The last time Gaza fighters launched rocket fire was on March 21 during a visit by US President Barack Obama, when two rockets landed causing some damage but no injuries.
Maysara Abu Hamdiyeh’s death threatened to raise tensions in the Israeli-occupied West Bank and Gaza, after reports surfaced that Israeli authorities had denied care to the prisoner. Palestinian Prisoner Affairs Minister Issa Qaraqe likened Israel’s handling of Abu Hamdiyeh’s condition to a “slow death penalty.”
Israeli authorities claim they informed Abu Hamdiyeh, 64, of his illness in February, however, prisoner’s rights groups say the diagnosis occurred in August 2012. His lawyers and relatives report that Israeli doctors ran biopsies on him after he repeatedly complained of throat pains.
Palestinians have held several protests in recent weeks in support of more than 7,000 prisoners in Israeli jails, including over 300 children.
Palestinian Authority President Mahmoud Abbas said Israel had ignored long-standing pleas to free Abu Hamdiyeh, 64, sentenced to life in prison in 2002 for recruiting a bomber who planted explosives in a Jerusalem cafe. The bomb did not detonate.
“The Israeli government in its intransigence and arrogance refused to respond to Palestinian efforts to save the life of the prisoner,” Abbas told members of his Fatah party in the West Bank city of Ramallah.
Abu Hamdiyeh is the second Palestinian to die in Israeli custody this year. Arafat Jaradat, 30, died after an interrogation session in February. Palestinian officials said he had been tortured, an allegation Israel denied.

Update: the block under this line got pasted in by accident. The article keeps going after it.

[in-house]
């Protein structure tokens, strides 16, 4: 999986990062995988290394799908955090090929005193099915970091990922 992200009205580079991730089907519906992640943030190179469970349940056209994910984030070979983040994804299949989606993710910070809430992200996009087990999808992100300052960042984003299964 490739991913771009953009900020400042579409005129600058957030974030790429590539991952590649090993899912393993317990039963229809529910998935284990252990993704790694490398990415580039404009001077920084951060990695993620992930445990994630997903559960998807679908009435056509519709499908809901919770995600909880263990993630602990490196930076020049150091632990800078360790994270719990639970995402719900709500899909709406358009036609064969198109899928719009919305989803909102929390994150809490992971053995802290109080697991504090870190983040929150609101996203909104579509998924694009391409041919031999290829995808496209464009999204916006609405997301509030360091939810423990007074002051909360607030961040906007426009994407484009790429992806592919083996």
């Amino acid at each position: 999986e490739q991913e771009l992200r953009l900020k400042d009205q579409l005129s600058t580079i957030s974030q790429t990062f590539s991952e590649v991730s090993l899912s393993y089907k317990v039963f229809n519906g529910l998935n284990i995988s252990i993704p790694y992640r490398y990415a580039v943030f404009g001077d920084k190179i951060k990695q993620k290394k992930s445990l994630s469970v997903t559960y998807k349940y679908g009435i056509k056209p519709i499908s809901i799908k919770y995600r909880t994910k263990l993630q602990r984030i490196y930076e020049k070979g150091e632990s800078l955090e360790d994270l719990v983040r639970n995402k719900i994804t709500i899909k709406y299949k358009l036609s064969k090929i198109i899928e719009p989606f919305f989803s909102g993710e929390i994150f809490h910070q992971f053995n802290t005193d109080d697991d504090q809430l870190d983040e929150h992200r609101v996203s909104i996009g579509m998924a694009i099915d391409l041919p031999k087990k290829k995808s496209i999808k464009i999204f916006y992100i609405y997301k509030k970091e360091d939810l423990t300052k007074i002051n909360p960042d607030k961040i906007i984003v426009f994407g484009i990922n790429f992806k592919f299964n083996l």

News of Abu Hamdiyeh’s death touched off protests by Palestinian inmates in several Israeli prisons. At Ramon jail, in southern Israel, inmates threw objects at guards, who fired tear gas at them, the Prisons Service spokeswoman said.
Three prisoners and six guards were treated at the jail for tear gas inhalation, she said.
In Abu Hamdiyeh’s West Bank home city of Hebron, masked stone-throwers confronted Israeli soldiers. No serious injuries were reported.
Israel holds 178 Palestinians in administrative detention, who have been jailed without trial as suspected militants for renewable three- to six-month terms based on classified evidence.
Hundreds of sick Palestinians are perishing in Israeli jails, according to the Palestinian Prisoner Affairs Minister and activists. The Palestinian Prisoners Club says some 25 Palestinian prisoners held by Israel are suffering from cancer.
Palestinians are expected to hold strikes across the West Bank and Gaza, and Palestinian members of the Israeli Knesset have issued strongly worded condemnations of the Israeli government over Abu Hamdiyeh’s deah.
Rights groups, as well as Qaraqe, described Abu Hamdiyeh’s eight-hour trips to and from the hospital as hellish. He was transported in a corrugated metal van with no windows or seats.
The Palestinian Authority said they expected him to be released on Monday. Israel’s refusal to free Abu Hamdiyeh had sparked protests in several Israeli prisons, where 17 detainees have begun a hunger strike.
In recent weeks, Abbas and Prime Minister Salam Fayyad made intense efforts to secure Abu Hamdiyeh’s release in the light of his deteriorating health.
(Al-Akhbar, Reuters, AFP)